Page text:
Metropolitan News-Enterprise


Wednesday, November 14, 2001


Page 1


20 Emerge as Potential Contenders in 2002 Judicial Contests


By KENNETH OFGANG, Staff Writer/Appellate Courts


The field of Los Angeles Superior Court candidates grew by a net of one yesterday, as two candidates entered races and one announced contender dropped out.

Throwing their hats in the ring, on the last day of the extended filing period for open seats, were Covina lawyer H. Don Christian and Los Angeles Superior Court Commissioner Steven Lubell.

Christian filed for the seat being vacated by Judge Michael Kanner. His opponents are Deputy District Attorney Lauren Weis Birnstein, mid-Wilshire civil practitioner Robert S. Harrison, State Bar Court Judge Michael D. Marcus, former Los Angeles Superior Court Commissioner Richard Espinoza, and Encino attorney Thomas Warden.

Warden originally filed for the seat of Judge Reginald Dunn, who reportedly was planning to step down. When Dunn filed for reelection just before last Wednesday’s deadline, Warden said he would look at the other contests.

Friday, he filed for the Kanner seat.

Two other candidates filed for Dunn’s seat, Deputy District Attorney Richard Walmark and Los Angeles Superior Court Commissioner Glenda Veasey. Walmark said he would stay in the race against Dunn, but Veasey said she would not.

Extended Deadline

Veasey did not file for another seat by yesterday’s deadline. Her only opportunity to run for judge this year would come if Dunn, or another incumbent who filed a declaration of intent, does not finalize a candidacy by returning nomination documents by Dec. 7.

In that event, a new five-day filing period would open.

Lubell filed for the seat being vacated by Judge David Finkel. His opponents are Deputy District Attorney David Gelfound, State Bar Court Judge Paul Bacigalupo, and Pasadena lawyer David Crawford III.

Christian and Lubell could not be reached for comment.

Lubell has run for the bench before. In 1994, Lubell lost the judicial race for the vacated by former Rep. James Rogan to then-Deputy District Attorney James Simpson.

A New York native and graduate of the University of West Los Angeles School of Law, Lubell was elected commissioner in February 1999.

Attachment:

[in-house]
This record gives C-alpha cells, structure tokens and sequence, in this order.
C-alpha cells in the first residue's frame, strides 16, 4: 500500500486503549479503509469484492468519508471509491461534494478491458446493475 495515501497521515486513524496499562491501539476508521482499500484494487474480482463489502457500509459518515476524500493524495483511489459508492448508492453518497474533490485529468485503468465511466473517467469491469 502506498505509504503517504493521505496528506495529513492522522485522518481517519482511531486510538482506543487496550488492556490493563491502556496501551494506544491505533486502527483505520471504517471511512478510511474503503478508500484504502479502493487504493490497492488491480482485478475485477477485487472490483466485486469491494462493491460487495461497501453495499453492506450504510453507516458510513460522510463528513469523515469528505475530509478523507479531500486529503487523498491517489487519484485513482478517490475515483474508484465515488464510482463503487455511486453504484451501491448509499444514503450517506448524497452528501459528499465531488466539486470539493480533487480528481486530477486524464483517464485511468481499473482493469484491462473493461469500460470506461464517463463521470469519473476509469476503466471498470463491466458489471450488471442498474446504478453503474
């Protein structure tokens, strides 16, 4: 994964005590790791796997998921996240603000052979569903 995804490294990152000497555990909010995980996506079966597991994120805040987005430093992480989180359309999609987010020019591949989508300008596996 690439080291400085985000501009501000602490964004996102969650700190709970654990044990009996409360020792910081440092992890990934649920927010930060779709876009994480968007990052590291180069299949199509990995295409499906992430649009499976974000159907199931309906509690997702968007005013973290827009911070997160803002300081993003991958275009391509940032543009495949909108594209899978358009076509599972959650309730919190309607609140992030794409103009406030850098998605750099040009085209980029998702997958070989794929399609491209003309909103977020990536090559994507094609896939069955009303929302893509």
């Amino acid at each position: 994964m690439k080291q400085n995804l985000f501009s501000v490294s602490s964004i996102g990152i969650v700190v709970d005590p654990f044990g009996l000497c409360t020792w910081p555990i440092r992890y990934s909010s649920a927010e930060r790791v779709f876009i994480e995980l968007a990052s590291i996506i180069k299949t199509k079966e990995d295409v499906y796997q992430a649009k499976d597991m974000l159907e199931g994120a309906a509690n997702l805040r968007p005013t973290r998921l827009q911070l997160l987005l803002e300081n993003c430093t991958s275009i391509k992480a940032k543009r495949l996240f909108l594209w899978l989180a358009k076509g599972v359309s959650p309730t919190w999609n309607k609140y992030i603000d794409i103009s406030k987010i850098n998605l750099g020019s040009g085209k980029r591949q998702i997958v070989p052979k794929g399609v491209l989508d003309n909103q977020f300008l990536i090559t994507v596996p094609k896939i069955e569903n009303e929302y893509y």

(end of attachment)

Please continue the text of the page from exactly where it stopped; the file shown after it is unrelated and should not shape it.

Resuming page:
Christian is a graduate of California State University, Los Angeles and Loyola Law School.

The candidate who dropped an announced candidacy was Los Angeles Superior Court Referee Alan Friedenthal. Friedenthal had said he would run for the seat being vacated by Judge Richard Spann.

Longshot Candidacy

Friedenthal was not available for comment yesterday but Fred Huebscher, the Hermosa Beach-based consultant who was preparing to run the campaign, said he may have thrown a damper on the plan by telling Friedenthal his candidacy was a longshot.

“I’m sure Alan would make a great judge,” Huebscher said. “I would have been delighted to work for him.”

But Friedenthal would have had a difficult and expensive time, Huebscher said, going up against three opponents—Deputy District Attorneys Craig Renetzky and Richard Naranjo and Acton attorney Larry H. Layton.

The “criminal prosecutor” designation on the ballot is a powerful one, Huebscher said. The consultant handled the successful campaigns of prosecutors Katherine Mader, Richard Stone, and David Mintz for open Superior Court seats last year.

In contrast, he said, the average voter has no idea what a Superior Court referee does. That leaves a candidate like Friedenthal at a substantial disadvantage in a race, Huebscher said.

Huebscher added he will now work for Renetzky, whose father, Worker’s Compensation Judge Donald Renetzy, is running against Deputy District Attorney Hank Goldberg, Superior Court Commissioner Jeffrey Marckese, and Santa Monica attorney Joseph Deering for the seat of retiring Judge Michael Pirosh.

Huebscher declined comment on whether he would be working for the senior Renetzy.


  Copyright 2001, Metropolitan News Company